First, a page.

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Odds and Sods

Just thought I'd throw a grab bag of tidbits together for you today.

First off, when looking at the stats for my blog, the one post that gets the most hits is when I posted a picture of myself posing as Uncle Fester from the Addams Family. If you Google Fester Addams, my photo comes up fairly quickly. So much for making an impact.

This morning, while lying in bed listening to the boys downstairs natter and chirp, waiting for Buddy to get up and drive them to day camp, Tio started goading Doc to go swimming with his ear ache. Doc has some blood coming out his ear a couple of days ago and he's had shunt implants so we're monitoring it to determine if it is just a scab or something deeper while we consult the doctor. We told him he should probably avoid swimming for various reasons. Then I hear Tio calling him a wuss and other great stuff if he doesn't go in the water. That forced me to get up and intervene.

On the other side of Tio, he really is taking his scootering seriously. He loves it and devotes hours a day to it. He's quite good at the tricks and turns and spins. It's a treat to watch. He's also working hard without complaint on the academic studying I've been giving him every day. I hope it helps him in the fall.

I've been exercising and stretching and bike riding every day to get in shape to fence. I lost 16 pounds so far but my goal is another 10. At the same time, I'm in no hurry to lose all the weight. The regular diet of no sugar and minimal fat and starch plus the exercise will get me there. I don't want to dump weight only to put it back on. I want to be comfortable with how I eat and exercise on and ongoing basis. Right now, cardio and muscle development to prep for fencing are more important.

The other day at camp Doc asked a girl if she'd lift her skirt up and let him have a peek. It was quite innocent but got the adults all in a twitter. They suspended him for a day and wondered if they should take more drastic steps. We told him he can't do that but didn't make too big a deal of it. It's normal enough curiosity for little kids that needs to be curtailed, but no need to panic. Nobody said if she complied.

Kit doesn't like to take his medication. He feels he should be able to do without it even though he has a very hard time getting through the day on his own. I've heard from other parents about their kids being reluctant as well with the behavior meds. It's a strange phenomenon that people will swallow painkillers, cough syrup, antibiotics and an assortment of other pills but draw the line on mental deficit drugs as though they shouldn't need them even when the evidence is clearly to the contrary. Many adults are the same way. There's an inherent stigma attached to needing mental help that just isn't there when it comes to other bodily dysfunctions.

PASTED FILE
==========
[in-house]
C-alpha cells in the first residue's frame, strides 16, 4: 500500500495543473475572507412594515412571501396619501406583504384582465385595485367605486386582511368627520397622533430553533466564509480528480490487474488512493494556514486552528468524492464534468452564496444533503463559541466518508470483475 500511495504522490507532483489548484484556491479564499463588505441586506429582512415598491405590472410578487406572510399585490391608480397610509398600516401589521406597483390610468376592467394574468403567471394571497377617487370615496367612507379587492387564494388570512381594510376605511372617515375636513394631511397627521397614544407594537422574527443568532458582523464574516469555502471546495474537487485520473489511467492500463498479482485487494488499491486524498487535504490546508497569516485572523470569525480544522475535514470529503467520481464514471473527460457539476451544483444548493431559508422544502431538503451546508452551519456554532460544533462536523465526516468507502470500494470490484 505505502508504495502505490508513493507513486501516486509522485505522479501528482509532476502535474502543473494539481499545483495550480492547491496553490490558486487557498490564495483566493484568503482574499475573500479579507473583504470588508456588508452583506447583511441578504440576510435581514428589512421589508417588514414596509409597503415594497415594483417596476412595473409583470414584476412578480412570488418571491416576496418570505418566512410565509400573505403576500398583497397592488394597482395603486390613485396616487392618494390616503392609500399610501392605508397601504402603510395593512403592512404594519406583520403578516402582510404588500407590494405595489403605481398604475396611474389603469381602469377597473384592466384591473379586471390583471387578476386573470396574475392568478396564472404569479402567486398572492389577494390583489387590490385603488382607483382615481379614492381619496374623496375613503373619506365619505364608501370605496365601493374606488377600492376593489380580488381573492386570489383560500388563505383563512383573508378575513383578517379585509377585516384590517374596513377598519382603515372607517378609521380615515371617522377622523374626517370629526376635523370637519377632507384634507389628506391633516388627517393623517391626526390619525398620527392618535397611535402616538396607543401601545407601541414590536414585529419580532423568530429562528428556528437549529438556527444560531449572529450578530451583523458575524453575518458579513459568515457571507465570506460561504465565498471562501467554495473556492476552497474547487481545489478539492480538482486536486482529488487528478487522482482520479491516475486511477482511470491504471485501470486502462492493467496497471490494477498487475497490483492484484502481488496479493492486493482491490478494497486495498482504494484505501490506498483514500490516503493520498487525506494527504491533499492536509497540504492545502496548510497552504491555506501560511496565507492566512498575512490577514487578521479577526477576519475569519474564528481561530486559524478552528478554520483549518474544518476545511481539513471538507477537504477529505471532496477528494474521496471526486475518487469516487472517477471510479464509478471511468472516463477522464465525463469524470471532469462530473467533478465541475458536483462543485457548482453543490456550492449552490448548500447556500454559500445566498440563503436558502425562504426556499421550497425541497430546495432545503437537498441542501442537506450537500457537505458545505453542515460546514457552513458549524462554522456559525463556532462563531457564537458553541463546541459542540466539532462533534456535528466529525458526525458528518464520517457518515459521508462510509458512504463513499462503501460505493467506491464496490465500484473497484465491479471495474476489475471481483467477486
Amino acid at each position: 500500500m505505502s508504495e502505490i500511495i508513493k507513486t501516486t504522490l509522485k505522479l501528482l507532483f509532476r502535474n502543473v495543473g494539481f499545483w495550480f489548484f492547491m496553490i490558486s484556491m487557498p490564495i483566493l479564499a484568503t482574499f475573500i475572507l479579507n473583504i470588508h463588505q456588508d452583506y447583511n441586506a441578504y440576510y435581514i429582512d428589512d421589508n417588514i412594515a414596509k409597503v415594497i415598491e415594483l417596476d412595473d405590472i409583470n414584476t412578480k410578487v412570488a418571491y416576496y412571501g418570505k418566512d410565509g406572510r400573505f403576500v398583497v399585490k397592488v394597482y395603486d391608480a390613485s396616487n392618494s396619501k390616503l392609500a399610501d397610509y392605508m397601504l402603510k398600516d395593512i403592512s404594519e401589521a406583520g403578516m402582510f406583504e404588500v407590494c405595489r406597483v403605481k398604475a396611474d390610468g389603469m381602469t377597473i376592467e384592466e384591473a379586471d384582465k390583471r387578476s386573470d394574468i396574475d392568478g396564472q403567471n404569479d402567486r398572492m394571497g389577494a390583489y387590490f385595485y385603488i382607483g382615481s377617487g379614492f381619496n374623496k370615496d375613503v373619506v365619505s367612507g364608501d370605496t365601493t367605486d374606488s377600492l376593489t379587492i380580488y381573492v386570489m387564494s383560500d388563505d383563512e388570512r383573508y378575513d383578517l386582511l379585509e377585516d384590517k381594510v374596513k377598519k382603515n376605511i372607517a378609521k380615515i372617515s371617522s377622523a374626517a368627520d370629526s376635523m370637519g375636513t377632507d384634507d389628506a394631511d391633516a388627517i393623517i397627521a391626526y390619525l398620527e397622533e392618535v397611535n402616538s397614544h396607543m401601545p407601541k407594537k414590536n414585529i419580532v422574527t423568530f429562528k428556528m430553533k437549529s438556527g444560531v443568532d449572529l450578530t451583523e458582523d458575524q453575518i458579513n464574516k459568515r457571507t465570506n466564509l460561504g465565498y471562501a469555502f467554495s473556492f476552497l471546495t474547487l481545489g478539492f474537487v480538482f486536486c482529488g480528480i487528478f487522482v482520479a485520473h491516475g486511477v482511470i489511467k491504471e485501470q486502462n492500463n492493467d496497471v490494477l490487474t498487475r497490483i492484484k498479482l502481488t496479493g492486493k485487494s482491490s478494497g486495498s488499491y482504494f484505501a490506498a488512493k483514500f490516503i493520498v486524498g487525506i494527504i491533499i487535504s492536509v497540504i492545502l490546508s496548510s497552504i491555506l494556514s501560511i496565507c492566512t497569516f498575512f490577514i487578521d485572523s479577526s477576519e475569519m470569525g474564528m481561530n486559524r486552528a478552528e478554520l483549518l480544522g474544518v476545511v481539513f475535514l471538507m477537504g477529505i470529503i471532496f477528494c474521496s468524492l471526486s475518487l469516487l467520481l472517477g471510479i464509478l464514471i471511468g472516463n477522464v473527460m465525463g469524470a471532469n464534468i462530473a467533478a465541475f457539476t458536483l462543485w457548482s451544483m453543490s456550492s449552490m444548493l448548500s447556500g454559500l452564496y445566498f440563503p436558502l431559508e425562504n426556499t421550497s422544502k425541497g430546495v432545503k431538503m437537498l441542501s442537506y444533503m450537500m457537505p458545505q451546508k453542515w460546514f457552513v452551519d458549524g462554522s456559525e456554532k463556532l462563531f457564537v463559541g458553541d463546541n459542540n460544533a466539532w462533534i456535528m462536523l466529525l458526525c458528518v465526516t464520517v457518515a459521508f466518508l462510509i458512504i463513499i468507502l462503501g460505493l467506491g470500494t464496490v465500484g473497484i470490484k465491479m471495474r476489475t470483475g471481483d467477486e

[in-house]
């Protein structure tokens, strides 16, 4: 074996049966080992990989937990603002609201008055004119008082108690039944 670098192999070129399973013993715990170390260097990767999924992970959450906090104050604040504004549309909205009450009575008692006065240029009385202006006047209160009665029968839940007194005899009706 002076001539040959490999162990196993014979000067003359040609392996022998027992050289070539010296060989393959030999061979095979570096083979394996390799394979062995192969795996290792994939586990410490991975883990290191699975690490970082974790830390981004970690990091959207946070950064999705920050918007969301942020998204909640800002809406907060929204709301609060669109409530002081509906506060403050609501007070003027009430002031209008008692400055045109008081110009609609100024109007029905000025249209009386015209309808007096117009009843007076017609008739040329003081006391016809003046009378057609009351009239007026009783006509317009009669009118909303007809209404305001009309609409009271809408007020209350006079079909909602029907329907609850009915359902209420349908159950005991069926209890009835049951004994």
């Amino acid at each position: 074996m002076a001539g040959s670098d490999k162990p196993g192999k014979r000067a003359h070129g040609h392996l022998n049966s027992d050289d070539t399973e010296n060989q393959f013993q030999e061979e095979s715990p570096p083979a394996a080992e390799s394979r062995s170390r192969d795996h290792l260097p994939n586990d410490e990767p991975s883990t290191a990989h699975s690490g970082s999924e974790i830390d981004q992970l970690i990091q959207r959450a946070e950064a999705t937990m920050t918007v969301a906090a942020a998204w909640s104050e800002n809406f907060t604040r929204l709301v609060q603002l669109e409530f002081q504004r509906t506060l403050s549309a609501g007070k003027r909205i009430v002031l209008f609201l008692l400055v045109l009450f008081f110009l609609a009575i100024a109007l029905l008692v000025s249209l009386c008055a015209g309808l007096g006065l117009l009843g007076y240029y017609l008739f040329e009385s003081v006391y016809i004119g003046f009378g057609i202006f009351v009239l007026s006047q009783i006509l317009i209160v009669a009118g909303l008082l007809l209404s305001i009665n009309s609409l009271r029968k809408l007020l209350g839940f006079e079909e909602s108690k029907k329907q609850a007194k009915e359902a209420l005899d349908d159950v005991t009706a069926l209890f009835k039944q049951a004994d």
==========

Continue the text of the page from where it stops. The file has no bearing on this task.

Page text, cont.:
The other night Tish and I saw a tragedy unfold before our eyes. Our home is on a hillside and we have a very nice view of the rolling hills the extend a few miles to the south. At 2 in the morning, during a thunderstorm right overhead, Tish got up. Standing in the front window she saw a lightning strike just beyond the local tree line that started a huge fire. She got me up and we called the police, who were already aware. All we could do was watch helplessly as smoke and flames lit the sky to a backdrop of more lightning flashes sparking up the night grey. The next morning we learned it was a neighbor's house that was burning. The lightning hit a propane tank and a second strike hit their barn. They lost everything. By a stroke of good fortune, the family got out of the house and managed to save their livestock but their entire home was lost. It was so strange to be standing in the quiet of the night while smoke billowed up and on the ground barely two miles away a family was scrambling for their lives, helpless as all their possessions, their entire history, their very sense of safety got wiped out.

It puts the petty disgruntles and inconveniences of our daily struggle, even the things we are lacking and need, into a different perspective. Even a slow struggle like cancer, deadly as it is, pales in comparison to getting your kids out of a burning inferno.

There, as they say, but for the grace of God go I, and we should all be thankful that we have each other to love and fight with.